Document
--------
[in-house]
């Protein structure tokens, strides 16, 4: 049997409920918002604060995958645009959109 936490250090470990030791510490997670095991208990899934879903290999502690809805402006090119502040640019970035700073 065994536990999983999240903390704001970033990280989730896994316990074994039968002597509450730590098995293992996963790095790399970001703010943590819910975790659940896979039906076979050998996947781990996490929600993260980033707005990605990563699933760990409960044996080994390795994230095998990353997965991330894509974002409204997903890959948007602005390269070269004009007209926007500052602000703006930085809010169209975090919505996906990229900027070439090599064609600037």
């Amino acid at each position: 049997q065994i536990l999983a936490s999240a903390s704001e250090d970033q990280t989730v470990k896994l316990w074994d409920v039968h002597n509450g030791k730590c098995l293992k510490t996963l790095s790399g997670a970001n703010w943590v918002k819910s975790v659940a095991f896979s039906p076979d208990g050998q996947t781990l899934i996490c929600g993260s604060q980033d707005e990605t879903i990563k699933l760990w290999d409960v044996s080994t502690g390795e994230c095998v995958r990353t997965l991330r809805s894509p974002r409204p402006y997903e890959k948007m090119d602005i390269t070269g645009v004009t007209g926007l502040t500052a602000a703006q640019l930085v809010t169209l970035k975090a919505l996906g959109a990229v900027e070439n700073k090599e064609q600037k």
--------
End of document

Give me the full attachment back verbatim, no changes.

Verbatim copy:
[in-house]
């Protein structure tokens, strides 16, 4: 049997409920918002604060995958645009959109 936490250090470990030791510490997670095991208990899934879903290999502690809805402006090119502040640019970035700073 065994536990999983999240903390704001970033990280989730896994316990074994039968002597509450730590098995293992996963790095790399970001703010943590819910975790659940896979039906076979050998996947781990996490929600993260980033707005990605990563699933760990409960044996080994390795994230095998990353997965991330894509974002409204997903890959948007602005390269070269004009007209926007500052602000703006930085809010169209975090919505996906990229900027070439090599064609600037």
């Amino acid at each position: 049997q065994i536990l999983a936490s999240a903390s704001e250090d970033q990280t989730v470990k896994l316990w074994d409920v039968h002597n509450g030791k730590c098995l293992k510490t996963l790095s790399g997670a970001n703010w943590v918002k819910s975790v659940a095991f896979s039906p076979d208990g050998q996947t781990l899934i996490c929600g993260s604060q980033d707005e990605t879903i990563k699933l760990w290999d409960v044996s080994t502690g390795e994230c095998v995958r990353t997965l991330r809805s894509p974002r409204p402006y997903e890959k948007m090119d602005i390269t070269g645009v004009t007209g926007l502040t500052a602000a703006q640019l930085v809010t169209l970035k975090a919505l996906g959109a990229v900027e070439n700073k090599e064609q600037k």